The Malta Independent 22 June 2021, Tuesday

Malta: World War II identification passbooks and ration books

Anthony Zarb Dimech Wednesday, 9 June 2021, 13:40 Last update: about 13 days ago

It is normal practice during emergency wartime circumstances for the authorities to issue passbooks, identification documents and rationing books, not usually issued under normal peacetime circumstances. Identification is most important during wartime, especially when workmen and/or military personnel enter military, naval, air force zones and other strategic sites.

The coming of age of electronic identity cards and passports such as Green Passports and Digital Green Certificates is characteristic of the high-tech post-modernistic society in which we lare living.

Cards and other identification documents existed in many forms in the years prior to the Second World War and some were characteristic of the rising Social Nationalistic Party’s racist ideology in Germany or as it was known, the Nazi Party. 


For example In 1933 an ancestral passport or genealogical document as proof of the Aryan lineage was issued giving the holder right to access public buildings, museums, theatres, sports arenas, studies, workplace and other venues.

Aside from racism and the Nazi Party, most identification papers during wartime were issued to ration essential commodities, which were scarce during wartime and as a means  to regulate the distribution of quantities of these items, such as food and kerosene.

The documents chosen for this feature were some of the main passbooks and booklets in daily use in Malta by the persons who kept them.  These civilians and servicemen/women had to produce them any time on demand by the establishments, especially the Police to ascertain the identity of the person and any entitlement for food, clothing and other benefits. The passbooks were also the means for right of entry into airfields, military stations and naval areas.  One could not be cautious enough to check such documents for fraud, falsification and the possible spy in our midst.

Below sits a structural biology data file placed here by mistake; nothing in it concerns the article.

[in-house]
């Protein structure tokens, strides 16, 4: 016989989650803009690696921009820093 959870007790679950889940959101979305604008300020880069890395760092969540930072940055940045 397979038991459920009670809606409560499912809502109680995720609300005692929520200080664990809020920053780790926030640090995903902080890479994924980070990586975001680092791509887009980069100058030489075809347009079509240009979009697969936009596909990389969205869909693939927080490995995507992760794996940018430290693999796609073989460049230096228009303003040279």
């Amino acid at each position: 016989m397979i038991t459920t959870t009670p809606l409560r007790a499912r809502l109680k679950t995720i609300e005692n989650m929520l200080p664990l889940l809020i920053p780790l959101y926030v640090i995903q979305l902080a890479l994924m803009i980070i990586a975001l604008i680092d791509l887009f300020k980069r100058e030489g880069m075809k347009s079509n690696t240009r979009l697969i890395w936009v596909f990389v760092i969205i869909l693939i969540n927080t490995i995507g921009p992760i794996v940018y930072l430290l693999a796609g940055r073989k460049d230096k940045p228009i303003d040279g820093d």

The following are the documents under review.

The setting up of the Special Constabulary was a means of assisting the regular Police Force in that they were vested with powers in maintaining order in the country and when necessary, repelling any attack that seemed more than likely in the days of 1940 when hostilities commenced. The card was issued by the Commissioner of Police and stated the rank and class of the Special Constable.

The Air Raid Wardens were part of the Air Raid Precautions and had the most important duty of ascertaining as quickly as possible any site where it is suspected that damage had been done and casualties inflicted.

The Army Soldier’s Service and Pay Book was kept by every soldier serving in Malta during wartime.  It kept details of the soldier’s name and description and how long he served as well as details of where he was stationed. Details of specialist employment while serving was also given as well as medical classification and prescription of glasses and any protective vaccination, if any.

The Continuous Service Booklet was issued by the director of Compulsory Service (Mexxej tal-Lieva) giving details of the worker’s name, surname and family nickname. A right thumb print was impressed instead of a signature for those unable to write.  Most of these men were employed as labourers with the Army during wartime. A fine of £10 was imposed if the booklet was lost, destroyed or defaced. A similar fine was inflicted if the person did not produce the booklet to the director or Police Station within 48 hours.